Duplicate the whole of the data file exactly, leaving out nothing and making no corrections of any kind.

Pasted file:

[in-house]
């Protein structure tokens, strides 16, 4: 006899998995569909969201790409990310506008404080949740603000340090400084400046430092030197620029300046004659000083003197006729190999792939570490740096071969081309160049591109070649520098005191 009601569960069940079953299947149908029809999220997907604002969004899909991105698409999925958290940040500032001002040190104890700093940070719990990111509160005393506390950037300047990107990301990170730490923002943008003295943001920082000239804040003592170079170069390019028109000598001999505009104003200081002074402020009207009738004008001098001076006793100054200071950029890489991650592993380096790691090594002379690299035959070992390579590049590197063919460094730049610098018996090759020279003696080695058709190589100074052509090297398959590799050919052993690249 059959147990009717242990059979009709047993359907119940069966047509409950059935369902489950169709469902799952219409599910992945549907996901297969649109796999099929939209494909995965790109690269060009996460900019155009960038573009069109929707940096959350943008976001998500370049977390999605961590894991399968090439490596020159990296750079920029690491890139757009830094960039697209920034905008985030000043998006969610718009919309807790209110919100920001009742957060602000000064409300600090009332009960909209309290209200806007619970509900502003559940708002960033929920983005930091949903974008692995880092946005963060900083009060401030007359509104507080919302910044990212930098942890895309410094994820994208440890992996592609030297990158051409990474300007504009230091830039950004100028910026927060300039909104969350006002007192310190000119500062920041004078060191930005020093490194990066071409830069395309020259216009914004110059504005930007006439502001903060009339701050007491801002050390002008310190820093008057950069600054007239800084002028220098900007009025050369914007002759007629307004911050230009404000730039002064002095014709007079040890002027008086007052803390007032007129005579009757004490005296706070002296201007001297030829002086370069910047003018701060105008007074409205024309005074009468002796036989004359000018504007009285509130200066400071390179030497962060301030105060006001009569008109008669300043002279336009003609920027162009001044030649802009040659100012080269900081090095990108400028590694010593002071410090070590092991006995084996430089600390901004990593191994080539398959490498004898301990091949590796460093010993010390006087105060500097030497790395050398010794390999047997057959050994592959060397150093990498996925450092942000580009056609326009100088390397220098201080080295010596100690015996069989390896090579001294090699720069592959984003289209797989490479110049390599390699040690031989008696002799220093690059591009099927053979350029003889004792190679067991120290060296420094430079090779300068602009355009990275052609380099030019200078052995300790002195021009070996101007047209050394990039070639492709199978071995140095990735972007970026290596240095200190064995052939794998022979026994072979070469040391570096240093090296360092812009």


[in-house]
């Protein structure tokens, strides 16, 4: 006899998995569909969201790409990310506008404080949740603000340090400084400046430092030197620029300046004659000083003197006729190999792939570490740096071969081309160049591109070649520098005191 009601569960069940079953299947149908029809999220997907604002969004899909991105698409999925958290940040500032001002040190104890700093940070719990990111509160005393506390950037300047990107990301990170730490923002943008003295943001920082000239804040003592170079170069390019028109000598001999505009104003200081002074402020009207009738004008001098001076006793100054200071950029890489991650592993380096790691090594002379690299035959070992390579590049590197063919460094730049610098018996090759020279003696080695058709190589100074052509090297398959590799050919052993690249 059959147990009717242990059979009709047993359907119940069966047509409950059935369902489950169709469902799952219409599910992945549907996901297969649109796999099929939209494909995965790109690269060009996460900019155009960038573009069109929707940096959350943008976001998500370049977390999605961590894991399968090439490596020159990296750079920029690491890139757009830094960039697209920034905008985030000043998006969610718009919309807790209110919100920001009742957060602000000064409300600090009332009960909209309290209200806007619970509900502003559940708002960033929920983005930091949903974008692995880092946005963060900083009060401030007359509104507080919302910044990212930098942890895309410094994820994208440890992996592609030297990158051409990474300007504009230091830039950004100028910026927060300039909104969350006002007192310190000119500062920041004078060191930005020093490194990066071409830069395309020259216009914004110059504005930007006439502001903060009339701050007491801002050390002008310190820093008057950069600054007239800084002028220098900007009025050369914007002759007629307004911050230009404000730039002064002095014709007079040890002027008086007052803390007032007129005579009757004490005296706070002296201007001297030829002086370069910047003018701060105008007074409205024309005074009468002796036989004359000018504007009285509130200066400071390179030497962060301030105060006001009569008109008669300043002279336009003609920027162009001044030649802009040659100012080269900081090095990108400028590694010593002071410090070590092991006995084996430089600390901004990593191994080539398959490498004898301990091949590796460093010993010390006087105060500097030497790395050398010794390999047997057959050994592959060397150093990498996925450092942000580009056609326009100088390397220098201080080295010596100690015996069989390896090579001294090699720069592959984003289209797989490479110049390599390699040690031989008696002799220093690059591009099927053979350029003889004792190679067991120290060296420094430079090779300068602009355009990275052609380099030019200078052995300790002195021009070996101007047209050394990039070639492709199978071995140095990735972007970026290596240095200190064995052939794998022979026994072979070469040391570096240093090296360092812009």